Why interracial?

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picture-her-bound-websiteDear Reader,

I’ve had the question posed to me recently–why go interracial?

This was something that started with the reveal of the Picture Her Bound cover that was in the Midnight Ink boxed set. The hero, Jacques, is obviously a black American. I mostly shrugged it off and explained that I saw Jacques as black from the inception of the book.

What has become increasingly interesting is the idea that suddenly I’m diving into the interracial pool. I’ve been congratulated and ridiculed for this choice. I’m not overly concerned with either reaction. I’m telling love stories. People from all walks of life and backgrounds deserve love, in my opinion. What amuses me is the idea I’ve just started writing interracial.

flirtingwithrescue_msrFlirting with Rescue was my first title as Sidney Bristol. I still to this day love the cover, because it encompassed everything I wanted it to. A sense of fun, how it touches on the country lifestyle of the heroine–and the hero isn’t white. He’s actually the son of an immigrant, single-mother Cuban. I get that at a glance, Scott’s character does not appear far from white, but his race really isn’t an issue in the story.

personaladventures_websiteMy very next novella was Personal Adventures. A story that to this day is still one of my all time favorites because of how hard it pushed me during revisions. My editor really encouraged me to tell a much deeper story than what I first turned in. And it payed off so much! The heroine, while she simply looks very tan on the cover, is actually an Asian-Native American. There isn’t a drop of “white” in her, and her cultural norms do play a role in the story, especially the romance.

In the So Inked books there’s a variety of cultures mixed in. Kelli is half Korean. Mary is Cuban. The love interest in the third book is Iranian. The male love interests of the fourth and fifth books are actually all non-white characters.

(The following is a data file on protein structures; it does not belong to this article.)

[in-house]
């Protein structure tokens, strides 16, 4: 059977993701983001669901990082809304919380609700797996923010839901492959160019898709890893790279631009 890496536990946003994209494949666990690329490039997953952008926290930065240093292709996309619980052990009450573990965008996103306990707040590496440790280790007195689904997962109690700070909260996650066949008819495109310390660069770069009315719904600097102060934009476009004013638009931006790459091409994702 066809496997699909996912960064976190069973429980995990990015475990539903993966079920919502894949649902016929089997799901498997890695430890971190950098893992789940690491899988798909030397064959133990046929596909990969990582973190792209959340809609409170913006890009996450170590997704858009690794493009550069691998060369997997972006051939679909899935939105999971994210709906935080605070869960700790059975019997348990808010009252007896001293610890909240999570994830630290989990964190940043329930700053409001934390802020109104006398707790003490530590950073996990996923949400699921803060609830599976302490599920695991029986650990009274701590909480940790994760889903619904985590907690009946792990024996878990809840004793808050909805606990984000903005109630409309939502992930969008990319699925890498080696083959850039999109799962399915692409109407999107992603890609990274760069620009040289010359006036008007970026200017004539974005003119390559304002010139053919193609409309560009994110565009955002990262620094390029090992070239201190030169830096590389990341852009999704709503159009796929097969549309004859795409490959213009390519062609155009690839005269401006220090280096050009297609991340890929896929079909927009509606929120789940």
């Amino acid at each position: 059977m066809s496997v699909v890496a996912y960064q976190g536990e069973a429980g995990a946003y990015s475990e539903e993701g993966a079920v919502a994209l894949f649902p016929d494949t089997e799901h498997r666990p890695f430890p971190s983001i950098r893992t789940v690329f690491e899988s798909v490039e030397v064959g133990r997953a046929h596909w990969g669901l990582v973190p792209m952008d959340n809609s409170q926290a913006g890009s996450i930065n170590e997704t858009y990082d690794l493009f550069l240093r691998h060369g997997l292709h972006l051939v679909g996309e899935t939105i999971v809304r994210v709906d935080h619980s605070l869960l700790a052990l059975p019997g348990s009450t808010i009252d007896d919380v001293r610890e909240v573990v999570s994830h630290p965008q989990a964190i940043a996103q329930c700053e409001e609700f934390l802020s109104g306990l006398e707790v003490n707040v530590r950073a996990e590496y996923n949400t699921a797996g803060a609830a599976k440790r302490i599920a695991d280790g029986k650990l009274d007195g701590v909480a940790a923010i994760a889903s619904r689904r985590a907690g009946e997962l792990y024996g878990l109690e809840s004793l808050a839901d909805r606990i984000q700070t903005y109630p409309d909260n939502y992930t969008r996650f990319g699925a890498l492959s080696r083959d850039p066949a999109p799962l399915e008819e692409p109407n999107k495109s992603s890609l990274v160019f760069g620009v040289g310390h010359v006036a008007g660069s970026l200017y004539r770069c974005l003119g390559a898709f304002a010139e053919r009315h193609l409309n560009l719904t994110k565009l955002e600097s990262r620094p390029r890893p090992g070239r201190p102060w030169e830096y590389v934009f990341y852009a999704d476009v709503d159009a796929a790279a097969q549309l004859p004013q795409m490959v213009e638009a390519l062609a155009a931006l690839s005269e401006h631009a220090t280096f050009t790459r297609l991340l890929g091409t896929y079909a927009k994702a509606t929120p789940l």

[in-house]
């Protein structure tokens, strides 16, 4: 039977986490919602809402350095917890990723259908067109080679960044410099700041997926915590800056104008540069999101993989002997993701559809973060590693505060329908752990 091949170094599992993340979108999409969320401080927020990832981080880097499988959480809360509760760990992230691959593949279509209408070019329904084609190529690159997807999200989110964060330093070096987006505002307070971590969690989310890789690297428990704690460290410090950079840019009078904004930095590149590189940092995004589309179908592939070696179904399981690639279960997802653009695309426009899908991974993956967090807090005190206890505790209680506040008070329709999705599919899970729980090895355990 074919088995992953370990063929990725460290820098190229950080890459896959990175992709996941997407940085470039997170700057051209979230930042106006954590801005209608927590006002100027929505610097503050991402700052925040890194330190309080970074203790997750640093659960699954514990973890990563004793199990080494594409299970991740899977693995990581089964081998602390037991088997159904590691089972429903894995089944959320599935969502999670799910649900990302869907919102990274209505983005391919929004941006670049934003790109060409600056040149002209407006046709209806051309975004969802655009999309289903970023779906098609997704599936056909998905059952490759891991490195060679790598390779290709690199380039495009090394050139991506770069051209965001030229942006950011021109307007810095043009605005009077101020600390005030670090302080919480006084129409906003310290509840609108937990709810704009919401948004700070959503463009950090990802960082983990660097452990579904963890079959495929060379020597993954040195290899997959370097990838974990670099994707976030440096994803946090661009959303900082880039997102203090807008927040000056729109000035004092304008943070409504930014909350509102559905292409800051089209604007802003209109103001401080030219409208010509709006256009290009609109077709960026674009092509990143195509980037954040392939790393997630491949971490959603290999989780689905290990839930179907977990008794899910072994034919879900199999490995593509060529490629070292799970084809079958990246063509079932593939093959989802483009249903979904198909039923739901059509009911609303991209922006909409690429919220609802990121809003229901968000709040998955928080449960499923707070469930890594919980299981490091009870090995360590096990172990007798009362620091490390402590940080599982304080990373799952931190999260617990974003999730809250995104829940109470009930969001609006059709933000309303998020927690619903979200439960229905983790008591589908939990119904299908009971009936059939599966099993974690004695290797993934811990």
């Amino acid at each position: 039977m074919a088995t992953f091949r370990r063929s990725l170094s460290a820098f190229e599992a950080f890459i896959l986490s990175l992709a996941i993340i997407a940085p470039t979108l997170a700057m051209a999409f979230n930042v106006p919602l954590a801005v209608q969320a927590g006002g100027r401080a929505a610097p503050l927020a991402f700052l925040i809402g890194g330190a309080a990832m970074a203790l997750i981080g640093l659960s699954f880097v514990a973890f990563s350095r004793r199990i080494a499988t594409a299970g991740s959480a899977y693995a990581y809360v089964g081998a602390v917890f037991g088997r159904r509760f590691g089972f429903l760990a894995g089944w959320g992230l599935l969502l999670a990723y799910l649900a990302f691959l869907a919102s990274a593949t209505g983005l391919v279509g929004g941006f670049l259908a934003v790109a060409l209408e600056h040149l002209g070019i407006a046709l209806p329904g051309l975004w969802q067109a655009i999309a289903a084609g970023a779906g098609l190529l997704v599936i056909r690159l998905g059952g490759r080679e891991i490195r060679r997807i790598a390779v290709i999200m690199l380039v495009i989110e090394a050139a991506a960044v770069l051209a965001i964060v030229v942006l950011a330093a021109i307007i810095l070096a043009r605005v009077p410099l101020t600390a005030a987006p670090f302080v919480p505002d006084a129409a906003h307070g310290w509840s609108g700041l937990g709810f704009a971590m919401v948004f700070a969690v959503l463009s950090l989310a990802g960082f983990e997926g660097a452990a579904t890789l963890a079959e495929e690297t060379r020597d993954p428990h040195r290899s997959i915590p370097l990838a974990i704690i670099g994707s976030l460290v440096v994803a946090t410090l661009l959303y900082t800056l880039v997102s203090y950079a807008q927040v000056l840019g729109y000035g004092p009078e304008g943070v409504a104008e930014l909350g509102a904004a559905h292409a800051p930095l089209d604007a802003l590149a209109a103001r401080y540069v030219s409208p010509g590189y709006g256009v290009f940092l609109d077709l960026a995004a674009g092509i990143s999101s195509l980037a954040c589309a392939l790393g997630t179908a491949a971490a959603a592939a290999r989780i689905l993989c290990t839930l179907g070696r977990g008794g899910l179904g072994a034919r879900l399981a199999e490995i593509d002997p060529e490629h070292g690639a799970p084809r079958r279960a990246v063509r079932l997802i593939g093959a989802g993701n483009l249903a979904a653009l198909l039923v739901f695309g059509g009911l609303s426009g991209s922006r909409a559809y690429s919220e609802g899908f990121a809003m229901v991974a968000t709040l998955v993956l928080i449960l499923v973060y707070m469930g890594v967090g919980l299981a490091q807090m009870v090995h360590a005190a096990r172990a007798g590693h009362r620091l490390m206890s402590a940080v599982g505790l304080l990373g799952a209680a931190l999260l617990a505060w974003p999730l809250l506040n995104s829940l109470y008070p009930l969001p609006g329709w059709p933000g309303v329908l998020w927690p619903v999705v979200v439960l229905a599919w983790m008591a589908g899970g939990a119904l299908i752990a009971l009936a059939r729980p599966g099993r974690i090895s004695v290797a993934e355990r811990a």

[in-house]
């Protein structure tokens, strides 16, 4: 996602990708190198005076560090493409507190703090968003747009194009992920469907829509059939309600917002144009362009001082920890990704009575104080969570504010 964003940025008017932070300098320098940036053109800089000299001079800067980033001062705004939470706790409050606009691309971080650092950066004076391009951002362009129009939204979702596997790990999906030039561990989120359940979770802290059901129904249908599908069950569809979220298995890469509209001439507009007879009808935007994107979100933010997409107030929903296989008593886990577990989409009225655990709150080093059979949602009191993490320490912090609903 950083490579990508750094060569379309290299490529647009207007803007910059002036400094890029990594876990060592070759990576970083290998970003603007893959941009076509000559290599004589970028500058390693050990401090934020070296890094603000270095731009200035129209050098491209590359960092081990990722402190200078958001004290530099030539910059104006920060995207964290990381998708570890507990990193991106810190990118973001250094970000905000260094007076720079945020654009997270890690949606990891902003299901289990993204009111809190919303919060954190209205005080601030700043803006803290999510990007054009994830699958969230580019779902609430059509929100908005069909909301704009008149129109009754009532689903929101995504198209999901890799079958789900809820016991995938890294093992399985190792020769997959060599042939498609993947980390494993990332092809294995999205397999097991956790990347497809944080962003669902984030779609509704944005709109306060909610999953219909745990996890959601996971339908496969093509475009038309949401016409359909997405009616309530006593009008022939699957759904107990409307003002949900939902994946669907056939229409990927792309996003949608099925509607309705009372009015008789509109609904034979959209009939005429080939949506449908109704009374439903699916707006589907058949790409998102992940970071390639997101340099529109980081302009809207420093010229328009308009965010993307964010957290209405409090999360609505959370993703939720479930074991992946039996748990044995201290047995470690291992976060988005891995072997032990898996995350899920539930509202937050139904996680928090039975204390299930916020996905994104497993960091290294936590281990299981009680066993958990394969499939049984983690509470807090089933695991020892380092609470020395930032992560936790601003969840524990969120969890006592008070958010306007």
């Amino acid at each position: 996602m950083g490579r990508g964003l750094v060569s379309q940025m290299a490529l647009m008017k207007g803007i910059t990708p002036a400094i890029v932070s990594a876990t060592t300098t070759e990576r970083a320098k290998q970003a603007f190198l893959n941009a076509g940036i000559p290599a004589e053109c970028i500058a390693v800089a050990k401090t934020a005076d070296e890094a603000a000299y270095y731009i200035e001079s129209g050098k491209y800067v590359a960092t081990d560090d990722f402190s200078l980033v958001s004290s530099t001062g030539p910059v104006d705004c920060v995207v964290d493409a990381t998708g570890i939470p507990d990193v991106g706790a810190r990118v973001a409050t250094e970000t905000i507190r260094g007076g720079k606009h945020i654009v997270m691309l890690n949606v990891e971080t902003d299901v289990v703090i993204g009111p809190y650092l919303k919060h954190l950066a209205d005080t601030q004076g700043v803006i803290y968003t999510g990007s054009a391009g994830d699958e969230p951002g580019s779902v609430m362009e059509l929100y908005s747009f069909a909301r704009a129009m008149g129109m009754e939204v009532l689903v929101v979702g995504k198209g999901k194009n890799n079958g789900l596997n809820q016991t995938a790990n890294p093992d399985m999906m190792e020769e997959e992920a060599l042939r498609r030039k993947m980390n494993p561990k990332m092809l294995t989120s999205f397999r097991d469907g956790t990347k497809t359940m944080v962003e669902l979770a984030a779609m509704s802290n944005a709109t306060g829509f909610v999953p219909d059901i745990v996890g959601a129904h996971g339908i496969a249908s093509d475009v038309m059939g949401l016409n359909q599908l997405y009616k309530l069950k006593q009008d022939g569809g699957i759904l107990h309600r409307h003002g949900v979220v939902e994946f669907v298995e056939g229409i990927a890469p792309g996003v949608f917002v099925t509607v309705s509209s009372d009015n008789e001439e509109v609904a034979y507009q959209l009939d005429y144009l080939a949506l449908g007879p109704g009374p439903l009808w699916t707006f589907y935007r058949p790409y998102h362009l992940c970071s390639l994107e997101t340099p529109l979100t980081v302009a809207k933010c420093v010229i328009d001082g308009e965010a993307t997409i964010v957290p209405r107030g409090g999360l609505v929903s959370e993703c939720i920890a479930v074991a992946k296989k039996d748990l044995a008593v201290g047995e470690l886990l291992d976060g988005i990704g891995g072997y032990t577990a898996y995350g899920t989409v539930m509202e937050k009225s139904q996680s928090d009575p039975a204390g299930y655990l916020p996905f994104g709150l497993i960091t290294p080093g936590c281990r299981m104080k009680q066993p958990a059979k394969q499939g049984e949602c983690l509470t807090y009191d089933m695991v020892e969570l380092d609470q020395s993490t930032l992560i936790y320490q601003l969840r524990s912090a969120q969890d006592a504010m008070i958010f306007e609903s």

Picture Her Bound was not my first interracial book. I guess it appears that way simply because a black skin tone shows up so much bolder than many others. When I announced my book deal with Loveswept, I mentioned that it was an interracial book, and the hero was a mixed ethnicity that includes black.

I feel like fiction should embrace real life. And that includes having people of differing heritage on the page. As a very white author I do feel self-conscious about writing people who aren’t the same ethnic as me. Will I get it right? Could I do the characters justice? There’s a lot of things to consider when writing someone so very different from myself. But I do that all the time. There are lots of my white characters I’m nothing like. Take Bianca from Collar Me in Paris. She’s a white woman–and I would have nothing in common with her. I probably have a lot more in common with Elise from Personal Adventures, to be honest.

The people in my life aren’t all white. They’re a beautiful rainbow of colors. Yes, that is in part to tattoos, but I also mean the skin you’re born in. I’m not writing non-white characters to make a point. I’m writing them because that is who they are. That’s their background and heritage. Do I think we should see more diversity in romance fiction where ethnicity is concerned? Sure. But I also say let the characters be who they need to be.

Sidney Sig

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